When a computer fails to communicate, the network interface adapter can be at fault, but it is far more likely that some other component is causing the problem. Before you see to the network interface adapter, check for the following problems first:
• Make sure the network cable is firmly seated into the connector on the network interface adapter. If using a hub, check the cable connection.
• Try using a different cable that you know works. If using a permanently installed cable, plug another computer that you know works into it and use different patch cables.
• Make sure that you have the proper driver installed on the computer.
• Check to see that all of the other software components required for network communications, such as clients and protocols, are properly installed on the computer. If no problem is found with the driver, the cable, or the network configuration parameters, then it is time to start checking NIC. Before you open the computer case, check to see if the NIC manufacturer has provided its own diagnostic software. If you are using a Plug and Play, you might not have even looked at the disk included with the NIC, but this is a time when it can be worth your while to do so. If the card is functioning properly, and assuming that the software providing the upper layer protocols is correctly installed and configured, the problem is probably caused by the hardware resource configuration.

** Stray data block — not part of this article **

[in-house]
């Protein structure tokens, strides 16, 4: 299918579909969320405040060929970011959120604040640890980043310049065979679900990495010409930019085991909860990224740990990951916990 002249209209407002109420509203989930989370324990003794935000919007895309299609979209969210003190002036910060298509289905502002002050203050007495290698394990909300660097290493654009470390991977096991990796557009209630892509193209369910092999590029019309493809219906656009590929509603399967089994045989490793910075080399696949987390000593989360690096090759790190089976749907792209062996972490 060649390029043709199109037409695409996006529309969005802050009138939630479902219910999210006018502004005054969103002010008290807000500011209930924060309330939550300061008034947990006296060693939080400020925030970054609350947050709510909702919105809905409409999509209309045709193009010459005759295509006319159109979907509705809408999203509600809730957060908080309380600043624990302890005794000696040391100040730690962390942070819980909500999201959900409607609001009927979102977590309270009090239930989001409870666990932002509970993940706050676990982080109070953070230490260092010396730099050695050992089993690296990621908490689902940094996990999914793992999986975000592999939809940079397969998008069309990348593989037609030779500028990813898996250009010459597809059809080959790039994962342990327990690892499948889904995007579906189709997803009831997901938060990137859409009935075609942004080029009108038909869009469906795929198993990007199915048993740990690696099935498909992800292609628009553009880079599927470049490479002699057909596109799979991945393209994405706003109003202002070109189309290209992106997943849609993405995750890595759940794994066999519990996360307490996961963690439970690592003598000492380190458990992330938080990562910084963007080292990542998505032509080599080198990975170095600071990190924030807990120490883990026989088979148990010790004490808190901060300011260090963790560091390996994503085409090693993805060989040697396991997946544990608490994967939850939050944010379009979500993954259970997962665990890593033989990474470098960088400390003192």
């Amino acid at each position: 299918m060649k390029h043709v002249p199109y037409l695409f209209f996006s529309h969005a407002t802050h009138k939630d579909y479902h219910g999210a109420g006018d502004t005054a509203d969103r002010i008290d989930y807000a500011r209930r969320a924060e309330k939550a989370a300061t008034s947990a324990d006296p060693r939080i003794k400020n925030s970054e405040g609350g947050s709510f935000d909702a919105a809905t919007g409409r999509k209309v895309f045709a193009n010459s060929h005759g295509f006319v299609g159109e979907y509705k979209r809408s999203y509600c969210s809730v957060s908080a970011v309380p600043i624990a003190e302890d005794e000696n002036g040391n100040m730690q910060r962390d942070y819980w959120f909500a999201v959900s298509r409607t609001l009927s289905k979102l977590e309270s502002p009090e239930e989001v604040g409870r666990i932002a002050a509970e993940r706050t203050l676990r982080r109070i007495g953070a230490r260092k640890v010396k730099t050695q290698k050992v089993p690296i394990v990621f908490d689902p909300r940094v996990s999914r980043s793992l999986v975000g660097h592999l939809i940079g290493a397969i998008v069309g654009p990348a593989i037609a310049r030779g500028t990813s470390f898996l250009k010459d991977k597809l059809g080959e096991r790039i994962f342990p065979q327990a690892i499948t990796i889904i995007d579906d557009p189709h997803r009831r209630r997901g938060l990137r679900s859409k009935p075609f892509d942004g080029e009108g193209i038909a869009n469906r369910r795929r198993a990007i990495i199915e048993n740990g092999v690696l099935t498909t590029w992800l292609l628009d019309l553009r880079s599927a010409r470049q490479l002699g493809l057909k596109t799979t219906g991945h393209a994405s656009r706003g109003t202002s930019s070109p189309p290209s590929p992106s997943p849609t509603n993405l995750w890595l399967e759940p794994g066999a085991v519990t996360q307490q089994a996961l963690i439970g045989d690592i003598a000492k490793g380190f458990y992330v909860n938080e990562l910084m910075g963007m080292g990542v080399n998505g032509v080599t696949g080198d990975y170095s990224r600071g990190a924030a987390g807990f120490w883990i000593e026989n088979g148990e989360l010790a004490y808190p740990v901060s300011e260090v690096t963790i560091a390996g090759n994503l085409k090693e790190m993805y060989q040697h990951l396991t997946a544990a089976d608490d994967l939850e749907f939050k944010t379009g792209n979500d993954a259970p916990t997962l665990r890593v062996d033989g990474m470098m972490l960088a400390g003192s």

There is a resource conflict between the network interface adapter and another device in the computer, or the network interface adapter is not configured to use the same resources as the network interface adapter driver.
Use the configuration utility supplied with the adapter to see what resources the network interface adapter is physically configured to use. You may have to adjust the settings of the card or the driver, or even those of another device in the computer, to accommodate the card. If the NIC is malfunctioning, due to a static discharge or a manufacturer's defect there is not much you can do except replace it. Before you do this, you should check to see that the NIC is fully seated in the slot, as this is a prime cause of communication problems. If the card is not secured with a screw, press it down firmly into the slot at both ends and secure it. If the problem prolongs, try removing the card from the slot, cleaning out the slot with a can of compressed air, and installing the card again. If not, you can try using another slot. After exhausting all of these avenues, trying installing a different card in the computer, either a new one or one from another computer that you know is working properly.
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